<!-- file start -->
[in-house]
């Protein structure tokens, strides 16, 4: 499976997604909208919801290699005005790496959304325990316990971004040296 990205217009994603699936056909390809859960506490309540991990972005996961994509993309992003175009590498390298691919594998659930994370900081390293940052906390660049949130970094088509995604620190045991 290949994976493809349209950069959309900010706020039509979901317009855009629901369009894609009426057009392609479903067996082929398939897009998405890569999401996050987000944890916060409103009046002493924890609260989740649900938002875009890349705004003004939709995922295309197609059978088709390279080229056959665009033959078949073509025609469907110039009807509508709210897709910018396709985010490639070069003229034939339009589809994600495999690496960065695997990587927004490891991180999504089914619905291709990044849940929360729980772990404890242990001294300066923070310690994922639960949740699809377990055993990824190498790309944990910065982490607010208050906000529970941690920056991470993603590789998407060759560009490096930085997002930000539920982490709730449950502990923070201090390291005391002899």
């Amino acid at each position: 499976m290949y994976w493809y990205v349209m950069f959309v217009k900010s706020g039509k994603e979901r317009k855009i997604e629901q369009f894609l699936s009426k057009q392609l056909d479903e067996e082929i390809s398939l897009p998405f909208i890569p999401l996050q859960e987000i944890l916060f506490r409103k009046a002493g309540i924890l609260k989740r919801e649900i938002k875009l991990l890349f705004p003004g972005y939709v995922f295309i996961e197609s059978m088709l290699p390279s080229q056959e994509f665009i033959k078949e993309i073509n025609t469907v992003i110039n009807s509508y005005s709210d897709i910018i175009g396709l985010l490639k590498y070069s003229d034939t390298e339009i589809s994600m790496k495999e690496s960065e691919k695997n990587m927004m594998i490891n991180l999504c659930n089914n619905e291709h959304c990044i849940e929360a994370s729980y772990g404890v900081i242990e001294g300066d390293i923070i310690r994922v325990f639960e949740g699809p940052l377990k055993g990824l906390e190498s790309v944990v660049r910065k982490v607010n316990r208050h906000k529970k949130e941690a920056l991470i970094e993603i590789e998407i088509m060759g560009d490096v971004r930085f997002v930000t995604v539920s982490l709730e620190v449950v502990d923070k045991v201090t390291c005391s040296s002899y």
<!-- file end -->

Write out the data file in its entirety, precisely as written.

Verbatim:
[in-house]
């Protein structure tokens, strides 16, 4: 499976997604909208919801290699005005790496959304325990316990971004040296 990205217009994603699936056909390809859960506490309540991990972005996961994509993309992003175009590498390298691919594998659930994370900081390293940052906390660049949130970094088509995604620190045991 290949994976493809349209950069959309900010706020039509979901317009855009629901369009894609009426057009392609479903067996082929398939897009998405890569999401996050987000944890916060409103009046002493924890609260989740649900938002875009890349705004003004939709995922295309197609059978088709390279080229056959665009033959078949073509025609469907110039009807509508709210897709910018396709985010490639070069003229034939339009589809994600495999690496960065695997990587927004490891991180999504089914619905291709990044849940929360729980772990404890242990001294300066923070310690994922639960949740699809377990055993990824190498790309944990910065982490607010208050906000529970941690920056991470993603590789998407060759560009490096930085997002930000539920982490709730449950502990923070201090390291005391002899």
């Amino acid at each position: 499976m290949y994976w493809y990205v349209m950069f959309v217009k900010s706020g039509k994603e979901r317009k855009i997604e629901q369009f894609l699936s009426k057009q392609l056909d479903e067996e082929i390809s398939l897009p998405f909208i890569p999401l996050q859960e987000i944890l916060f506490r409103k009046a002493g309540i924890l609260k989740r919801e649900i938002k875009l991990l890349f705004p003004g972005y939709v995922f295309i996961e197609s059978m088709l290699p390279s080229q056959e994509f665009i033959k078949e993309i073509n025609t469907v992003i110039n009807s509508y005005s709210d897709i910018i175009g396709l985010l490639k590498y070069s003229d034939t390298e339009i589809s994600m790496k495999e690496s960065e691919k695997n990587m927004m594998i490891n991180l999504c659930n089914n619905e291709h959304c990044i849940e929360a994370s729980y772990g404890v900081i242990e001294g300066d390293i923070i310690r994922v325990f639960e949740g699809p940052l377990k055993g990824l906390e190498s790309v944990v660049r910065k982490v607010n316990r208050h906000k529970k949130e941690a920056l991470i970094e993603i590789e998407i088509m060759g560009d490096v971004r930085f997002v930000t995604v539920s982490l709730e620190v449950v502990d923070k045991v201090t390291c005391s040296s002899y």